When we arrived at the site, the numerous red and grey crabs promptly fled into their tunnels. Everyone was in good spirits, and we all laughed and joked together while digging and planting in the mud. I learned greetings and phrases of the local language, Kigiriama, which is closely related to Kiswahili, both being Bantu languages. A popular Kiswahili phrase is “tuko pamoja”, meaning “we are together/one”, this sentiment was clearly felt throughout the experience. It was in these moments that Elvis also recounted how his passion for ecology “just came into my life when I was 10 years old, back in primary school, when we were conducting beach clean ups organised by private sectors and hotels”. It put the power of this project into perspective and indicated how it could fuel future generations of community engagement. After long hours under the sun, when efficiency began to wane and the pace slowed, we headed to a restaurant on the roadside where Elvis’ sister, Evelyne, prepared lunch. I tried a delicious local juice that was made from avocado and pineapples to go with a main dish of Samaki (fish), ugali (maize meal in a dough-like form) and sukuma wiki (collard greens, onions and spices). Throughout the meal, we chatted about other activities involving the community, like beach and mangrove shore clean-ups and the Prawn Lake Conservation Group, which is a restaurant sourcing local seafood. Their future goals are to make the mangrove project more business oriented so they can support their livelihoods. From my observations and time spent volunteering, I suggested that more women get involved. There seemed to be a gender imbalance, and having more women engaged in the project would only help to enhance the community benefits.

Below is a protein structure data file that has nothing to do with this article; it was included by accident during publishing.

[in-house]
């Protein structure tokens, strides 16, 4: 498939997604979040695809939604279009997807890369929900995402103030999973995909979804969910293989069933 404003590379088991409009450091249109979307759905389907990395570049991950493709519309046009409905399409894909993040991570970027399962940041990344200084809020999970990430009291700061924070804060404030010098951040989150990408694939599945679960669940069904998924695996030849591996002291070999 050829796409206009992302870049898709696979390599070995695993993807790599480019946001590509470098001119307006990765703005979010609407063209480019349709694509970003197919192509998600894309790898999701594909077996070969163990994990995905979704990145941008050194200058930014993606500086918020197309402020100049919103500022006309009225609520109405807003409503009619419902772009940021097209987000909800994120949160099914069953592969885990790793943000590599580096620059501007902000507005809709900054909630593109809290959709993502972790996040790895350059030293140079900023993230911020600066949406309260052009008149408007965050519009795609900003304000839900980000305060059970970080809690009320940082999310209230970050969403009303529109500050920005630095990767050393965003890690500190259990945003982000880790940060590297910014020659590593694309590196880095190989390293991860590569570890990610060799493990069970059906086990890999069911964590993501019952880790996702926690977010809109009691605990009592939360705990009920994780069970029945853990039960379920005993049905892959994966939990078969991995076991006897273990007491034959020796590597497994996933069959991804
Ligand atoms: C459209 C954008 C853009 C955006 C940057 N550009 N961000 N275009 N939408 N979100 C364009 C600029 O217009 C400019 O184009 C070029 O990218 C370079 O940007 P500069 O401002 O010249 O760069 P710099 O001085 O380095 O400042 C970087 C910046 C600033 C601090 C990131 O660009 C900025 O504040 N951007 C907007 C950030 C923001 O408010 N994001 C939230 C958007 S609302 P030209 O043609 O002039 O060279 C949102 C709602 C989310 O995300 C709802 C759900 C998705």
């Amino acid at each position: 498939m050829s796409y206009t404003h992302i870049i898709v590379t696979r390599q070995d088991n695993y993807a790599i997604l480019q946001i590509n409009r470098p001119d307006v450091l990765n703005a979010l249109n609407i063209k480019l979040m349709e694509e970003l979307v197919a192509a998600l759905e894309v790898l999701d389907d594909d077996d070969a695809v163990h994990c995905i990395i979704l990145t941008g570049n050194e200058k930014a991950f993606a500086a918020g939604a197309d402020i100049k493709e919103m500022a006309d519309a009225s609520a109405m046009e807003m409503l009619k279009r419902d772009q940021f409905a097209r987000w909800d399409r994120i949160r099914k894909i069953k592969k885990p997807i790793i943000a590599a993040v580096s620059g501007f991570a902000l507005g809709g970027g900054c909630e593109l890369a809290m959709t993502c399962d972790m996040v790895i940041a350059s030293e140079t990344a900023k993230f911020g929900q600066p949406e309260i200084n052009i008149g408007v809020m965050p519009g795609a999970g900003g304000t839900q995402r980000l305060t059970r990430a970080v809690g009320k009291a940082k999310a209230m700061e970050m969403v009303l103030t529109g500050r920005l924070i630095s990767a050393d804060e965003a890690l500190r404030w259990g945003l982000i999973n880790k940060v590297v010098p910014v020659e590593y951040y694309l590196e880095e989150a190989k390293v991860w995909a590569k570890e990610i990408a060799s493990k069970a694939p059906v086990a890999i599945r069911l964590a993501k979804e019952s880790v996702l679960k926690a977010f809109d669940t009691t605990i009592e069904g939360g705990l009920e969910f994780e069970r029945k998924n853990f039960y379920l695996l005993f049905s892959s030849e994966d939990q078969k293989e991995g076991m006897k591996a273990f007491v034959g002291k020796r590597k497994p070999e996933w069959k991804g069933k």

Photo of Evelyne digging a hole for the sapling to be planted. © Imara Bella Thorpe

My involvement in this mangrove restoration played out organically, borne from beautiful coincidences. It is from these paths crossing, that others have also been able to get involved. One of the main forms of job creation from the project is becoming an ecological tour guide. By building friendships with tourists, they have garnered more interest and sponsorships. More recently, an American organisation focused on forest restoration has taken part by donating recording instruments and training some of the community members to monitor the sapling growth and health. There has been a natural succession to building this project, which happened through the kindness, modesty, and hard work of the community.

Why mangroves?